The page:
Ahead of last night's Oscars 2021, Vanessa Kirby shared in a red carpet interview how acting in her newest film Pieces of A Woman had impacted her emotionally.
During an interview before the ceremony began, last night (April 25), the 32-year-old star who was nominated for Best Actress for her role in the film, told host Giuliana Rancic that stepping into the role has given her a 'greater empathy' for women experiencing baby loss.
In Pieces of a Woman, Kirby plays a first time mother who loses her child during a home birth. In response to Rancic's question on whether or not the role 'changed her', Kirby said 'I think kind of imagining and speaking to the amount of women that I spent time with who have lost babies and imagining that level of grief and kind of living through that through the film.'
The actor continued by saying that, 'I notice now that its given me such a kind of greater empathy or maybe sensitivity if someone's going though a hard time... I'm lucky enough not to have gone through something to that level of grief.'
In the clip, Kirby explains that due to the experience she is 'definitely more sensitive towards it now and I'm really grateful for that because I can pick up on it quicker, I know what to say more and for that I'm really grateful.'
Kirby finished by adding that being on the red carpet at the Oscars this year has been 'so surreal, especially in a year like this' before adding that she is so 'grateful more than anything that it's for something, a film that I care about the message so much...to be here for that is just a real, you know a once in a lifetime thing.'
In an interview earlier this year for NET-A-PORTER’s digital title, Porter, Kirby opened up about the unique process of attending Zoom ceremonies ahead of her first nomination in this year’s Academy Awards.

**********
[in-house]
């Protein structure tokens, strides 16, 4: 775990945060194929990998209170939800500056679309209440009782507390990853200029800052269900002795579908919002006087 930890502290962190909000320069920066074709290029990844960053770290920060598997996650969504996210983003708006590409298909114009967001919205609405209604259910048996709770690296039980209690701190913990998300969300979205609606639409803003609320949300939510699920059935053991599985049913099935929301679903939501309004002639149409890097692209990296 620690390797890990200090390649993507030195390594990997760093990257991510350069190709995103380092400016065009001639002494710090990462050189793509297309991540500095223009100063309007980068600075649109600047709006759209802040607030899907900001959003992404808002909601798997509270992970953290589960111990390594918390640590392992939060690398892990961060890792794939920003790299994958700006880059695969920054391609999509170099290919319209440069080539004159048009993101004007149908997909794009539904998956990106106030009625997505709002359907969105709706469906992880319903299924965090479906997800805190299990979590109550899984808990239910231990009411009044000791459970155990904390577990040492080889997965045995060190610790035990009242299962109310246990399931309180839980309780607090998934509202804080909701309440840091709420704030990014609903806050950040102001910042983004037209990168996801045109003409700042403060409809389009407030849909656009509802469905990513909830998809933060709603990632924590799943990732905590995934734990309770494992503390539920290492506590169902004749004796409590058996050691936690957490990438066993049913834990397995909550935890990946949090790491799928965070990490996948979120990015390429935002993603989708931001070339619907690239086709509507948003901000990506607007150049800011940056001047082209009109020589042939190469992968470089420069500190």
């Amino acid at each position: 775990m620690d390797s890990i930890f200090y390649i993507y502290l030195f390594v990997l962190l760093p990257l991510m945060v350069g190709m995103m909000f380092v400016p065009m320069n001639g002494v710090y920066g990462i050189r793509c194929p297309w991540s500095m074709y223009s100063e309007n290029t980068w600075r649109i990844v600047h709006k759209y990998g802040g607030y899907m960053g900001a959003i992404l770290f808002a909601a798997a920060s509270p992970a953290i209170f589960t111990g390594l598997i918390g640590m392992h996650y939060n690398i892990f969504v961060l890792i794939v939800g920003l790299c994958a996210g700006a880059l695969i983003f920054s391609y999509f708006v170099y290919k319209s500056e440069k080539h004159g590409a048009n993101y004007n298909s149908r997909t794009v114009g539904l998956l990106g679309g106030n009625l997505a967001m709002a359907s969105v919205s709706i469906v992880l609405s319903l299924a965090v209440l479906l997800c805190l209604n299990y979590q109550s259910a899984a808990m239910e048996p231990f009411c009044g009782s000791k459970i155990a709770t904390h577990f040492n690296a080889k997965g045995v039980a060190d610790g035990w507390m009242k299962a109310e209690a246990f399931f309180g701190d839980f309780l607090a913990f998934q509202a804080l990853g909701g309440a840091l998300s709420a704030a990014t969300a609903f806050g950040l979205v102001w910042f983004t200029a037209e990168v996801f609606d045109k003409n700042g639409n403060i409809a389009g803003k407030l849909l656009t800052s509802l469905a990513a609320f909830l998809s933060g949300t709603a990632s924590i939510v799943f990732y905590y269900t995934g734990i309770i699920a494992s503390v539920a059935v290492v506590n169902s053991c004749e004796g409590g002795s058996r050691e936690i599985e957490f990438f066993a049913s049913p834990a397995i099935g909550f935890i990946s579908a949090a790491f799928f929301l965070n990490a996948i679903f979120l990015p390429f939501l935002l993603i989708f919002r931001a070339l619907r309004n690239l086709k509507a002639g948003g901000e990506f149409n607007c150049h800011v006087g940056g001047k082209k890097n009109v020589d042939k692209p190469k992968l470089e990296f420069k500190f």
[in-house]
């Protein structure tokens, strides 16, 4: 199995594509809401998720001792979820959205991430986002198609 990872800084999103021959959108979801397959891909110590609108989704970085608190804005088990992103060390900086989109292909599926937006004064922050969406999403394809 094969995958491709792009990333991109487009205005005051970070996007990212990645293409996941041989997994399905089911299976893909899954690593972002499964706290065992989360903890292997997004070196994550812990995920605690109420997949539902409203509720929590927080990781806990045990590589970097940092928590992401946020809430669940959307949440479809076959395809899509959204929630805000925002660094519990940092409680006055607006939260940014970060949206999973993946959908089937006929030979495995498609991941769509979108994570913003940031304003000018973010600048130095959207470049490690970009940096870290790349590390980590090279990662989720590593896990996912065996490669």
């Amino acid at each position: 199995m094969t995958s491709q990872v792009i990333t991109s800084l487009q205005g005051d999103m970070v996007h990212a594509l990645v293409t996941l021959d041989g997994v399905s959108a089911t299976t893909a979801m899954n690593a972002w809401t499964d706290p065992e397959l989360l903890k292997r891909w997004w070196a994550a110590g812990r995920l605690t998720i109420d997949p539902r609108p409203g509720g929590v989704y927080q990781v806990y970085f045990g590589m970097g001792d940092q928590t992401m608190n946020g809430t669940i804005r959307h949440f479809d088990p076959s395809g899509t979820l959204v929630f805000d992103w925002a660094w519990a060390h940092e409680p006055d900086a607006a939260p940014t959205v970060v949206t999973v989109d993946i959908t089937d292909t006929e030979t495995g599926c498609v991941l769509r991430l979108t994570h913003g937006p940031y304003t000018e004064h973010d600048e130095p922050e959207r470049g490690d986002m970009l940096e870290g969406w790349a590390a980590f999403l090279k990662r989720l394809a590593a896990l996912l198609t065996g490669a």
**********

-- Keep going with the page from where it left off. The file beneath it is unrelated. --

The star, who was nominated for Best Actress for her role in Pieces of a Woman, has previously won a BAFTA and been nominated for an Emmy for portraying Princess Margaret in the first seasons of Netflix drama The Crown, explained that when she first heard of her Oscar nomination she spent the night talking about the news with her sister.
'I heard the news and I was so shaky, and then I just got to hold my sister’s hand all night and talk to my best friends,' she said. 'I got to experience it from such a calm place and I’m just feeling deeply grateful.'
In the interview, the actor also shared details on what it’s like to attend a virtual ceremony, saying: 'You do these Zooms of the ceremonies – they’re usually at like 4am here because it’s LA time – and I drag my sister onto screen with me and we sit there and giggle, and they come to you and you clap. Then the computer closes, and we eat a bar of chocolate at 5am, watching some random TV, laughing in our pyjamas.'
If you have experienced a miscarriage and need support, please contact The Miscarriage Association (via email at email@example.com or telephone on 01924 200799, Mon-Fri, 9am-4pm) or Tommy's.
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